In The Biography of Prince Chun Shen, the famous historian Si-ma Qian of the Western Han dynasty (206 B.C. to 24 A.D.) referred to Wu Wang as "not anticipated" instead of "not false." In ancient times the words anticipated and unfaithful shared the same sound but were written differently. This change bears a philosophical meaning: truthfulness is the Tao of Heaven. As a human being, one does the best one can. As for good fortune or bad fortune, blessing or calamity, events had to take their own course. One should not live in anticipation. This is the meaning of Wu Wang.

Wu Wang comes from Retreat (33). When the solid line at the top of Retreat "retreats" to the bottom, Retreat alternates to Without Falsehood (25). Thus Confucius’s Commentary on the Decision says, "the firm comes from the outer [gua] and becomes the host of the inner [gua]." When the solid line at the second place of Contention (6) interchanges with the yielding line at the bottom, Contention alternates to Without Falsehood. The yang element at the second place and the yin element at the bottom of Contention are not correct. After they change places, both of them are correct. This change is reasonable and equitable—truthful.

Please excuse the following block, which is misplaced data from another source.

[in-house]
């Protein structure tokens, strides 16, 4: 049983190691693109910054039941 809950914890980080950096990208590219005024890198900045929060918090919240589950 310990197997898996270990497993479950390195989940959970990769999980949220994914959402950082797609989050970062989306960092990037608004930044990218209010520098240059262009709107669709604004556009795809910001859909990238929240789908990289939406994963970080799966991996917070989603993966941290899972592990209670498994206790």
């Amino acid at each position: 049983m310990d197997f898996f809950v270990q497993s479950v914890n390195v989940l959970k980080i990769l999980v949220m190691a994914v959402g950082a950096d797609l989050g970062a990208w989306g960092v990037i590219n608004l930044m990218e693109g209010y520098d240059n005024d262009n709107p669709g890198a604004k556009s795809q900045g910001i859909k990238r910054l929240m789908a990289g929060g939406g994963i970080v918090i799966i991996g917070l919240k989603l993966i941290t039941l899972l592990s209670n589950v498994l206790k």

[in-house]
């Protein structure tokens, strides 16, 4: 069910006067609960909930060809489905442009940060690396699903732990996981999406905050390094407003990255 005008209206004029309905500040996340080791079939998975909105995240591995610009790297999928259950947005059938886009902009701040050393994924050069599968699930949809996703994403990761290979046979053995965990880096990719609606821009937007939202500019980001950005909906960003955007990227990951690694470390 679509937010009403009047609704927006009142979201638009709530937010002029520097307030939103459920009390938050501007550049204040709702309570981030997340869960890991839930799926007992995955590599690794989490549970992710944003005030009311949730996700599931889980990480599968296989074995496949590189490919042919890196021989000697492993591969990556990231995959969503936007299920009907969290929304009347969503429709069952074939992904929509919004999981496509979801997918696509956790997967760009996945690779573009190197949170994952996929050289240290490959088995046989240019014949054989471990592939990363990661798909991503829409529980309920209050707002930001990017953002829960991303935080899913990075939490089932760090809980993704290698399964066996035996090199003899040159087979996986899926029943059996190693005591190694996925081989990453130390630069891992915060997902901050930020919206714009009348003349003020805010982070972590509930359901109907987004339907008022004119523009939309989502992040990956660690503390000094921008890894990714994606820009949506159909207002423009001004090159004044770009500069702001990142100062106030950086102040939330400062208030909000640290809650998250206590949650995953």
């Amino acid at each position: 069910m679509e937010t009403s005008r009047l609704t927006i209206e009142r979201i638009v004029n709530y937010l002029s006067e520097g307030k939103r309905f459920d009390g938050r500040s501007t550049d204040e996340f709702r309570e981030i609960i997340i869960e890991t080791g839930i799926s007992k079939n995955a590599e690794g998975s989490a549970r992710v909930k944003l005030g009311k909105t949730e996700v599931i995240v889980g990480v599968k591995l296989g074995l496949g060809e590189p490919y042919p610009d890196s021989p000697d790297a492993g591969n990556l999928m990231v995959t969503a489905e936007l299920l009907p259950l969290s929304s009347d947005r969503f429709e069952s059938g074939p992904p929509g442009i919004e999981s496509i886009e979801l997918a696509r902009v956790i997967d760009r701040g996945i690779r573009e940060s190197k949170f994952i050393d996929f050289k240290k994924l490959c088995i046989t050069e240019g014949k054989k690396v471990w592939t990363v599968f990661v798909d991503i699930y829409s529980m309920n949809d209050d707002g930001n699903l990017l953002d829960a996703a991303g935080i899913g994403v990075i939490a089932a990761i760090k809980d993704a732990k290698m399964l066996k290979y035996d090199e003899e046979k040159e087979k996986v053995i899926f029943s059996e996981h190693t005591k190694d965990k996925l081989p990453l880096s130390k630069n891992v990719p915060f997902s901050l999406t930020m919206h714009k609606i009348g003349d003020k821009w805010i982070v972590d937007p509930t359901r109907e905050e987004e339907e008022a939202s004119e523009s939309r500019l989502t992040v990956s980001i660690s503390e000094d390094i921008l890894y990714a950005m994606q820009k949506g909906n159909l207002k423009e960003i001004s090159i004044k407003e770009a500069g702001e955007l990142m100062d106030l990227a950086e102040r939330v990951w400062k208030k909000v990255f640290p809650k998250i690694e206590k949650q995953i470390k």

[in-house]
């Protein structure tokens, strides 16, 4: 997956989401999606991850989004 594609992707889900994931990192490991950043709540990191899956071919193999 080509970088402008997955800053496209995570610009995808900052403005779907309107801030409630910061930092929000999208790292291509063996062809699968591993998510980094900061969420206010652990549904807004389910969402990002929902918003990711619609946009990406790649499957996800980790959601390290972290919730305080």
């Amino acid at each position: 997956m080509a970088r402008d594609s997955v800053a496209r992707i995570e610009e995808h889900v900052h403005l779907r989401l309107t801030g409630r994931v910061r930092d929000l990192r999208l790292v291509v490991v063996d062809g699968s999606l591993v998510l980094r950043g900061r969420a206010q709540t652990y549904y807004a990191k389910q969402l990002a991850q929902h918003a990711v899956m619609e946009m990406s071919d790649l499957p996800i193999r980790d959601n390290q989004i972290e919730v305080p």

The structure of the gua is Heaven above, Thunder below. The inner gua is Thunder, symbolizing motion; the outer gua is Heaven, indicating strength. The solid line at the fifth place is firm, central, and correct and corresponds to the yielding line at the second place, which is also central and correct. These two conditions provide a very auspicious picture of strength with motion—a state totally free from untruthfulness, dishonesty, and insincerity. For this reason, this gua possesses the four supreme virtues—yuan, heng, li, and zhen, the virtues of Heaven. The ancient sages considered thunder to be the sound of Heaven. The thunder rolling under Heaven proclaimed these virtues to myriad beings. Those who preserved and nurtured these virtues were naturally aligned with the will of Heaven and would be powerful and endowed with the potential to be successful. Thus Confucius’s Commentary on the Decision says, "Movement with strength; the firm is at the central place and has a correspondent. Great prosperity and smoothness through its correctness. This is the will of Heaven."